Chicago Spotlight: September 2004
Gale-Force Theater in the Windy City
The 2004-2005 season begins with a Battle of Big Names among Chicago's three Tony Award-winning theaters. The smallest of the three, Victory Gardens Theater, opens with The Family Gold (September 20-October 24), a new comedy by Annie Reiner, daughter of famous laugh-maker Carl Reiner and sister of the equally celebrated Rob Reiner. The Family Gold stars Broadway and Hollywood veteran Harold Gould.
A week later, Steppenwolf Theatre Company opens The Dresser, by Ronald Harwood, starring John Mahoney as a crusty English dramatic actor who makes life Hell for his young assistant, yet teaches him life lessons. The younger man is played by Tracy Letts, the author of Killer Joe and Bug, two plays which have enjoyed successful New York Off-Broadway runs. The Dresser runs September 26-November 14.
But bragging rights go to the Goodman Theatre, Chicago's oldest and largest resident company. Finishing the Picture, a world premiere by the great Arthur Miller, opens the Goodman season, beginning previews on September 21 with an official opening on October 5. The cast features Scott Glenn, Stacy Keach, Linda Lavin, Stephen Lang, Matthew Modine, and Harris Yulin. The director is Goodman artistic director Robert Falls, himself a Tony Award winner. Coincidentally, Scott Glenn starred Off-Broadway in Tracy Letts's Killer Joe.
There's plenty of early-season variety beyond the three Tony Award troupes, too. Among anticipated September openings are: a new musical revue about the President, W, at Bailiwick Repertory, September 7-October 31; a lavish The Merry Wives of Windsor at Chicago Shakespeare Theater, September 10-November 21, starring celebrated local actor Greg Vinkler as Falstaff; the first post-Broadway regional production of Andrew Lloyd Webber's Sunset Boulevard, at the Marriott Theatre in Lincolnshire, September 15-November 7; and Pulitzer Prize winner Nilo Cruz's Two Sisters and a Piano at the Apple Tree Theatre in Highland Park.
Indeed, variety is what the Windy City does best, offering audiences Broadway productions in the large, restored playhouses of the downtown Loop Theater District, plus scores of Off-Loop and Off-off-Loop shows at increasingly small neighborhood playhouses, which may offer increasingly edgy fare as well. And then there's the Rhinoceros Theatre Festival, an annual event staged by Chicago's oldest established permanent avant-garde company, the Curious Theatre Branch. The 16th annual Rhino Fest runs September 17-November 20 at the Curious Theatre on Chicago's Far North Side.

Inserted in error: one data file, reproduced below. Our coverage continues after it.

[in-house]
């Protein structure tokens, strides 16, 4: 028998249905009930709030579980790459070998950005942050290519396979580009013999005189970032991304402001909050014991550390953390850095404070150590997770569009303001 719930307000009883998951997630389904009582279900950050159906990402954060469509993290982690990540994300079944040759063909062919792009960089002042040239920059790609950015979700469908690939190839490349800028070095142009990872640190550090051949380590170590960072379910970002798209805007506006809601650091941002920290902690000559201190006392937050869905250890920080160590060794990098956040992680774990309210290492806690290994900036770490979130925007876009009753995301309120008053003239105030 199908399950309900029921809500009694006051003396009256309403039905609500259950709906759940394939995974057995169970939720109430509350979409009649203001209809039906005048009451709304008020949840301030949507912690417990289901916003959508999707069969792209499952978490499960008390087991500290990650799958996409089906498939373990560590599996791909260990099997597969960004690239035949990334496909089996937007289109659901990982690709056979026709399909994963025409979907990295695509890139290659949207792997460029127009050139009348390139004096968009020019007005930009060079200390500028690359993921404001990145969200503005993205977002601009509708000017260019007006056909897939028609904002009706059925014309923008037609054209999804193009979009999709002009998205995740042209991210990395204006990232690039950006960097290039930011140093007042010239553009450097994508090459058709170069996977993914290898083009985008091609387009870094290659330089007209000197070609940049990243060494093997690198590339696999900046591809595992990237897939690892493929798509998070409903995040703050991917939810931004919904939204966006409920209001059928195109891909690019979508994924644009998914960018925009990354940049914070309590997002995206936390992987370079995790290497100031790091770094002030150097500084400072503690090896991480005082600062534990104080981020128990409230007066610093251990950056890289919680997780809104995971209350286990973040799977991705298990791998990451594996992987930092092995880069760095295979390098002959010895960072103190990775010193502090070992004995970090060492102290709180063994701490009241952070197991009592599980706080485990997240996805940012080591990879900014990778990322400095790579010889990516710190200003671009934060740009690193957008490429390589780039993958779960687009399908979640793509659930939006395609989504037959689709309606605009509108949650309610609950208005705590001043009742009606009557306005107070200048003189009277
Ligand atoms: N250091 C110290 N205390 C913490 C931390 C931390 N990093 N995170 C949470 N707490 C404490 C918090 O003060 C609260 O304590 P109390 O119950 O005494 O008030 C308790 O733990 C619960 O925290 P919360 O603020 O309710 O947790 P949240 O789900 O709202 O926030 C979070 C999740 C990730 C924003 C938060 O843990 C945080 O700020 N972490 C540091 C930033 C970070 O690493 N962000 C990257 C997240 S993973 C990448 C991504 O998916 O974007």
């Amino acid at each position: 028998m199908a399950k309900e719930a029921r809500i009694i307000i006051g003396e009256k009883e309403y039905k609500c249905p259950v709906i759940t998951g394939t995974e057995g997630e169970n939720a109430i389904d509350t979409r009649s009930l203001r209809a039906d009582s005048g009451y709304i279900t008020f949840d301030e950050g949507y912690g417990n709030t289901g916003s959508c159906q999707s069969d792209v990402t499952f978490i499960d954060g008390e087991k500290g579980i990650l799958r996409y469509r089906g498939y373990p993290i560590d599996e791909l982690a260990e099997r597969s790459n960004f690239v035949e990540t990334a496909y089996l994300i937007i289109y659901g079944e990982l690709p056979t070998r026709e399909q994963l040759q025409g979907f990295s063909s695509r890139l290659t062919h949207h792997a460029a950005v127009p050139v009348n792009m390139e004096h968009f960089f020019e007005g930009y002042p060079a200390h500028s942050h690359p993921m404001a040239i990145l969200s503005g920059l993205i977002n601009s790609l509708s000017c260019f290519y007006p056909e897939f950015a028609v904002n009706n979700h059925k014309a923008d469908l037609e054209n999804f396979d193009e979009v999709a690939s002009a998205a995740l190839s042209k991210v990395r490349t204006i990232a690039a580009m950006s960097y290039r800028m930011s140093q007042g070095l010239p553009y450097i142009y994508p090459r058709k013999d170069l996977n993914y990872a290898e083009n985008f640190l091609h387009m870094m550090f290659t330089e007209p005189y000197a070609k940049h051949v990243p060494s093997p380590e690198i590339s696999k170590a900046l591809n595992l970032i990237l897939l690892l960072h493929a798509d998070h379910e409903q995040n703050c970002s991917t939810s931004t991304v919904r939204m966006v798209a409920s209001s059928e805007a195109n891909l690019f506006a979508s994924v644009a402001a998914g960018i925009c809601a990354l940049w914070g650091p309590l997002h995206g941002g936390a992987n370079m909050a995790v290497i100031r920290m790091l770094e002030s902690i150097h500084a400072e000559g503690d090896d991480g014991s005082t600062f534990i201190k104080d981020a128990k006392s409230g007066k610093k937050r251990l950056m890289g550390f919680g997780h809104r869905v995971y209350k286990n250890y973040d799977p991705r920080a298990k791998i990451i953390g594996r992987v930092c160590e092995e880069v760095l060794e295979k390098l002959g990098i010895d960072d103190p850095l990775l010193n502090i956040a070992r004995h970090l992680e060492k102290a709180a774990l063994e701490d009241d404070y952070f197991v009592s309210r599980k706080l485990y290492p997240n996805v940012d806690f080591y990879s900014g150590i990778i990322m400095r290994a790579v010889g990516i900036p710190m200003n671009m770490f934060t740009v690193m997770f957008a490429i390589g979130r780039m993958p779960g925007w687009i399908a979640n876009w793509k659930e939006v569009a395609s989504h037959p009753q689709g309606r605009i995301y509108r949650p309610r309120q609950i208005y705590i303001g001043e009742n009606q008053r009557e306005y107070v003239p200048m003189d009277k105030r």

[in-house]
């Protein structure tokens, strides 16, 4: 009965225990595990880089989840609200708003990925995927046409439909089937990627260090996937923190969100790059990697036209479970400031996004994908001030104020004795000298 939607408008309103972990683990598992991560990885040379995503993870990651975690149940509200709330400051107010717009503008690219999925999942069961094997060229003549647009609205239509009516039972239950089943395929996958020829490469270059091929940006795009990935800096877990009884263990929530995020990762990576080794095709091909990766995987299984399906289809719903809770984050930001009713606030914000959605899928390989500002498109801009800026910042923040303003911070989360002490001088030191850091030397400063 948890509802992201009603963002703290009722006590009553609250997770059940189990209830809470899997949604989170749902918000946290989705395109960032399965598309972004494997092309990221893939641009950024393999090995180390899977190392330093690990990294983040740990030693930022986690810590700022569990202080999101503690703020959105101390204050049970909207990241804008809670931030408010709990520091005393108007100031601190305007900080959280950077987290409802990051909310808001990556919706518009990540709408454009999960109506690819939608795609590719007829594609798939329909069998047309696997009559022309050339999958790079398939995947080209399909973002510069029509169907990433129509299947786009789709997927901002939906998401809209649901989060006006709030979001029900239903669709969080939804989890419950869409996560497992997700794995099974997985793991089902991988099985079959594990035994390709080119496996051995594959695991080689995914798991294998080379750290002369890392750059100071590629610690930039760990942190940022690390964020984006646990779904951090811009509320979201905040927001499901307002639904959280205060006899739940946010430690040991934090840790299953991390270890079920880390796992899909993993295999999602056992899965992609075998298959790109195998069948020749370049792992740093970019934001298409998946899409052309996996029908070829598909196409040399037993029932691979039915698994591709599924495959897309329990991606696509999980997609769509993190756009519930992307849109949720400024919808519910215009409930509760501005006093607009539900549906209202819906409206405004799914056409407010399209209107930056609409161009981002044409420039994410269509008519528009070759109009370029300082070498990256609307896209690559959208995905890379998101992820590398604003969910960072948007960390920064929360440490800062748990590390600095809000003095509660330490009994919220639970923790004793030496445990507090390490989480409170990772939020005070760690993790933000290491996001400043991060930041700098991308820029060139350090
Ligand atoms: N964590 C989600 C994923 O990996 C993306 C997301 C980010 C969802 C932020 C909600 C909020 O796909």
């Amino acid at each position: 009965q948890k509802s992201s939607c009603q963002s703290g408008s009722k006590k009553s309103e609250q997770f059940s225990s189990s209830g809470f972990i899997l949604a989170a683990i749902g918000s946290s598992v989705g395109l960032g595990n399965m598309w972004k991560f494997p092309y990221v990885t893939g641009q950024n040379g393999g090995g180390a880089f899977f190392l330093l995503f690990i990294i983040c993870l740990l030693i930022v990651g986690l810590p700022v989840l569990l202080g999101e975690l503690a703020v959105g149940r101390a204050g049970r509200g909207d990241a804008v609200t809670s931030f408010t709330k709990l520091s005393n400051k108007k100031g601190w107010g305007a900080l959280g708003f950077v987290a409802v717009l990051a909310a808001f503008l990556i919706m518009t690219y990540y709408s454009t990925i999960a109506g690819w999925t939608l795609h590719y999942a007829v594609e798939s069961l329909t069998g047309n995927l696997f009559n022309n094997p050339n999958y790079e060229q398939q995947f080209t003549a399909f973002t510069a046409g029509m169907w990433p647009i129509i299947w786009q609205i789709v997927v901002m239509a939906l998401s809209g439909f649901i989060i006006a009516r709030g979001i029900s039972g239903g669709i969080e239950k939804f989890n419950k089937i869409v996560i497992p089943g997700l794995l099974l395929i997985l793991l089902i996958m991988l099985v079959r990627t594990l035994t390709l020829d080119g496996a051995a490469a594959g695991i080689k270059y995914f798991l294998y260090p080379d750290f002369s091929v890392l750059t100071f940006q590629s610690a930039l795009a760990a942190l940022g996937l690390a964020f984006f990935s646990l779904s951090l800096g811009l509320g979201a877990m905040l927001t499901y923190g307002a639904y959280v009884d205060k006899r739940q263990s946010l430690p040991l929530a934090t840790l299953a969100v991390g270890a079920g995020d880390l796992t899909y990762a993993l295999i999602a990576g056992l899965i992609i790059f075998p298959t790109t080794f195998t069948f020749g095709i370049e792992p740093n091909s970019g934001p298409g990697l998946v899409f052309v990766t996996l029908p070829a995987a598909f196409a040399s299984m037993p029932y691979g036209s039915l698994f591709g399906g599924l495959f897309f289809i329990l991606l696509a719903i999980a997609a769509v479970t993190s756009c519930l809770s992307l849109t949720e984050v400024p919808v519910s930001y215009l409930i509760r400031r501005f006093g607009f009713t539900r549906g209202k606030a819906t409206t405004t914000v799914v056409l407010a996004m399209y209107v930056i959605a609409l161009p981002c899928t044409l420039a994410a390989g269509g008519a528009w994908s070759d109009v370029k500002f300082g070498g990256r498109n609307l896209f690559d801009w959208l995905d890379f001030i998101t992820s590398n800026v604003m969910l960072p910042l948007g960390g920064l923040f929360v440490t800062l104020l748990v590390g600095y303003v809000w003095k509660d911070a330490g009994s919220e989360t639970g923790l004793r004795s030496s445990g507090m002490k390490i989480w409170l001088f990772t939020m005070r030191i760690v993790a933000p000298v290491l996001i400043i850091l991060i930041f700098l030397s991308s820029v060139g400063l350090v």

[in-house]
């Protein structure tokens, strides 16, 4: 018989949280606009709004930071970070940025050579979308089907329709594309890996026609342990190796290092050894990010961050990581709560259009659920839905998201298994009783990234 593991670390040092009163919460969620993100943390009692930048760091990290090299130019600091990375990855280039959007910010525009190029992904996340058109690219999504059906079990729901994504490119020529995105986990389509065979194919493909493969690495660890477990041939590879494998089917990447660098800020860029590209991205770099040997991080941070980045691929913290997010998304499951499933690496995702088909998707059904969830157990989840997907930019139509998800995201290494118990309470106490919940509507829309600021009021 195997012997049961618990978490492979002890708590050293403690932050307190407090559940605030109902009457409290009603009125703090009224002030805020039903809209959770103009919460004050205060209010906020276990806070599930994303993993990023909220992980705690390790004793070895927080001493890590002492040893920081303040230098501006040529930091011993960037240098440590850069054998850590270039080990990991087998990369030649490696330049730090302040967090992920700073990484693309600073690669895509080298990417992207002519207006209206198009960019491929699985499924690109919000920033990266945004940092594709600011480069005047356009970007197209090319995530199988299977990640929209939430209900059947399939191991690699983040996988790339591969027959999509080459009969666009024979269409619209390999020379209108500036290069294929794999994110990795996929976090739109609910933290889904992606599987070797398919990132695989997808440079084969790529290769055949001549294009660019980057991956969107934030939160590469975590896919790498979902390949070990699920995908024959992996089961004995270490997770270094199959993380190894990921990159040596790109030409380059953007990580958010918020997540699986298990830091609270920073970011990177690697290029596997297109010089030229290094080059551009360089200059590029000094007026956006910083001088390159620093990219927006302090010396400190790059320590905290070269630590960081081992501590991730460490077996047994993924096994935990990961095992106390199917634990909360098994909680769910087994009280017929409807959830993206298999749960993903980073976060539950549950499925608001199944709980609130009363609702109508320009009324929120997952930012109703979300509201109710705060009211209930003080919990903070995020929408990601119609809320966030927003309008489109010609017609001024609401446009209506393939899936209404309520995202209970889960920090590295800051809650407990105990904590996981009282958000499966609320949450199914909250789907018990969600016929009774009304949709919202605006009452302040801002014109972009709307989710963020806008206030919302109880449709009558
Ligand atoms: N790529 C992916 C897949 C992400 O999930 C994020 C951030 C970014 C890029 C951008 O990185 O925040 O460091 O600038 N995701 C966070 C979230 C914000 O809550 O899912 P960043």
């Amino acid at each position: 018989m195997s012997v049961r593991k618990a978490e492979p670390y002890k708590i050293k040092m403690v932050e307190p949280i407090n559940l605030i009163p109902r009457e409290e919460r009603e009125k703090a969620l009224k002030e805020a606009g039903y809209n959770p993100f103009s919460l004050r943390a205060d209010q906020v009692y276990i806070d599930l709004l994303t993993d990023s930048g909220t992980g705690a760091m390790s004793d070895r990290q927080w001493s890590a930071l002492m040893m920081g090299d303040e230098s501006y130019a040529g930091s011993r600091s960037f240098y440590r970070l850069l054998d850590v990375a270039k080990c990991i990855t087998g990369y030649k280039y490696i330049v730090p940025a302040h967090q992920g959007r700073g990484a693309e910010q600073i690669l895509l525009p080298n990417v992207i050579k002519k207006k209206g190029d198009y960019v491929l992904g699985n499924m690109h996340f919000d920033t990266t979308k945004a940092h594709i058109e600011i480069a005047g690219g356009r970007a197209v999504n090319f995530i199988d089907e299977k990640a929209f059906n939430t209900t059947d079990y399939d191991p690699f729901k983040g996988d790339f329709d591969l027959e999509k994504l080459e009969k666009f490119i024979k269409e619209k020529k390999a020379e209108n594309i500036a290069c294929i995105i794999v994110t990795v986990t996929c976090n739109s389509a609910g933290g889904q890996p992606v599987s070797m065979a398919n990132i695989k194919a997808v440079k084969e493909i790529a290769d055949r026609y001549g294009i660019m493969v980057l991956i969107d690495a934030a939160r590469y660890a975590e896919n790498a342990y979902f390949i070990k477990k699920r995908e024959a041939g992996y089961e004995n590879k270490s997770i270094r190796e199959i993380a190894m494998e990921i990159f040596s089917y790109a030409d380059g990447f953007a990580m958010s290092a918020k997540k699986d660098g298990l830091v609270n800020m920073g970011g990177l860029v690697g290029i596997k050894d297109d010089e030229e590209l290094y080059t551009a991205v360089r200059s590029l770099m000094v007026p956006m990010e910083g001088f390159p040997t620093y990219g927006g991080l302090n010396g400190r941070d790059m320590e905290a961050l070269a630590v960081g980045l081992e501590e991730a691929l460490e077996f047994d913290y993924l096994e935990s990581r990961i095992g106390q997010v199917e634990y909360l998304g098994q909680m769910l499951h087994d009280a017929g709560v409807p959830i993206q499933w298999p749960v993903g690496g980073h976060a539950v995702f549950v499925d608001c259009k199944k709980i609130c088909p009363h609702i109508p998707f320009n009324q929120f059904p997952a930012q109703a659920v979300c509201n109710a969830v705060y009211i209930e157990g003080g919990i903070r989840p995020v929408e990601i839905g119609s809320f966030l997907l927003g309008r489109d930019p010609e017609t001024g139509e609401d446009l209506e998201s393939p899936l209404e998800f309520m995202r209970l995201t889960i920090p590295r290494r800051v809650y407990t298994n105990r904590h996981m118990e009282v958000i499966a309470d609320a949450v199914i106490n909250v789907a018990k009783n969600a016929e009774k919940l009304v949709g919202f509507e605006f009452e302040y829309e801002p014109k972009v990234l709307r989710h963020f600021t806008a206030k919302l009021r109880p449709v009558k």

This year's galloping Rhino Fest offers 17 programs running from one night only to 10 performances. The material includes new work by solo writer/performers, new plays (there's one about why Mark Twain wore white suits out of season called White Suit Science), musical cabaret, vaudeville, story telling, and even some classics (Dylan Thomas' Under Milk Wood and Brecht's poetry). However, this year's Rhino appears to center on the "16 candles" theme, including 16 Grandmothers (September 18), 16 Students (October 10), and 16 Assholes (November 7), featuring stories by or about those respective categories of individuals.
Addiction. We're not just talking substance abuse, but -- would you believe? -- addiction to Capri pants and telemarketing calls. These, and other addictions, are the subjects of Last Call, a festival of one-act plays presented by Brown Couch Theatre Company, September 10-25. Last Call features 25 actors in 10 plays no more than 10 minutes in length. Brown Couch will donate $1 for each ticket sold ($10-$12) to a local food pantry.